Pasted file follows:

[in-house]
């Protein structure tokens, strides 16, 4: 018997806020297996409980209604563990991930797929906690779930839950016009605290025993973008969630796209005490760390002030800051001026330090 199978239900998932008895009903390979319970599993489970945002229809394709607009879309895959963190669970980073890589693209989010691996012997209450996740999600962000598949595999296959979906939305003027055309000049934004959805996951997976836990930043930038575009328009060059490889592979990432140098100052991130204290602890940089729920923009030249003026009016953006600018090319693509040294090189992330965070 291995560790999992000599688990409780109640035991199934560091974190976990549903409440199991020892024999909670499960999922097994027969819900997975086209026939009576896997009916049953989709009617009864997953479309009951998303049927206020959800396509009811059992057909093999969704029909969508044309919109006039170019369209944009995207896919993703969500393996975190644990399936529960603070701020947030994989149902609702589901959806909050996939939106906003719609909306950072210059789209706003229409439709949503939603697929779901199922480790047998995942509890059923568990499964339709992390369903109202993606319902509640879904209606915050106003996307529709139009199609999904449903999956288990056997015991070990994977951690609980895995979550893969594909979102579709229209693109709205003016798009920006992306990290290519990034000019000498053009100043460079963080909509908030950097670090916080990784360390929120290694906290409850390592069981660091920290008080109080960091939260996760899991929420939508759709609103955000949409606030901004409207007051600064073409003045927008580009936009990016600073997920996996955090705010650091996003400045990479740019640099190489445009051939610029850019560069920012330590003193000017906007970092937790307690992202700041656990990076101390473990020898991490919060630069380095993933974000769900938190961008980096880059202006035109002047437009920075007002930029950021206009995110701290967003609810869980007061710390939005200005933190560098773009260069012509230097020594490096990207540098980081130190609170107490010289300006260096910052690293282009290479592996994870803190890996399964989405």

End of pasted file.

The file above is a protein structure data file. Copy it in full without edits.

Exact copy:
[in-house]
């Protein structure tokens, strides 16, 4: 018997806020297996409980209604563990991930797929906690779930839950016009605290025993973008969630796209005490760390002030800051001026330090 199978239900998932008895009903390979319970599993489970945002229809394709607009879309895959963190669970980073890589693209989010691996012997209450996740999600962000598949595999296959979906939305003027055309000049934004959805996951997976836990930043930038575009328009060059490889592979990432140098100052991130204290602890940089729920923009030249003026009016953006600018090319693509040294090189992330965070 291995560790999992000599688990409780109640035991199934560091974190976990549903409440199991020892024999909670499960999922097994027969819900997975086209026939009576896997009916049953989709009617009864997953479309009951998303049927206020959800396509009811059992057909093999969704029909969508044309919109006039170019369209944009995207896919993703969500393996975190644990399936529960603070701020947030994989149902609702589901959806909050996939939106906003719609909306950072210059789209706003229409439709949503939603697929779901199922480790047998995942509890059923568990499964339709992390369903109202993606319902509640879904209606915050106003996307529709139009199609999904449903999956288990056997015991070990994977951690609980895995979550893969594909979102579709229209693109709205003016798009920006992306990290290519990034000019000498053009100043460079963080909509908030950097670090916080990784360390929120290694906290409850390592069981660091920290008080109080960091939260996760899991929420939508759709609103955000949409606030901004409207007051600064073409003045927008580009936009990016600073997920996996955090705010650091996003400045990479740019640099190489445009051939610029850019560069920012330590003193000017906007970092937790307690992202700041656990990076101390473990020898991490919060630069380095993933974000769900938190961008980096880059202006035109002047437009920075007002930029950021206009995110701290967003609810869980007061710390939005200005933190560098773009260069012509230097020594490096990207540098980081130190609170107490010289300006260096910052690293282009290479592996994870803190890996399964989405």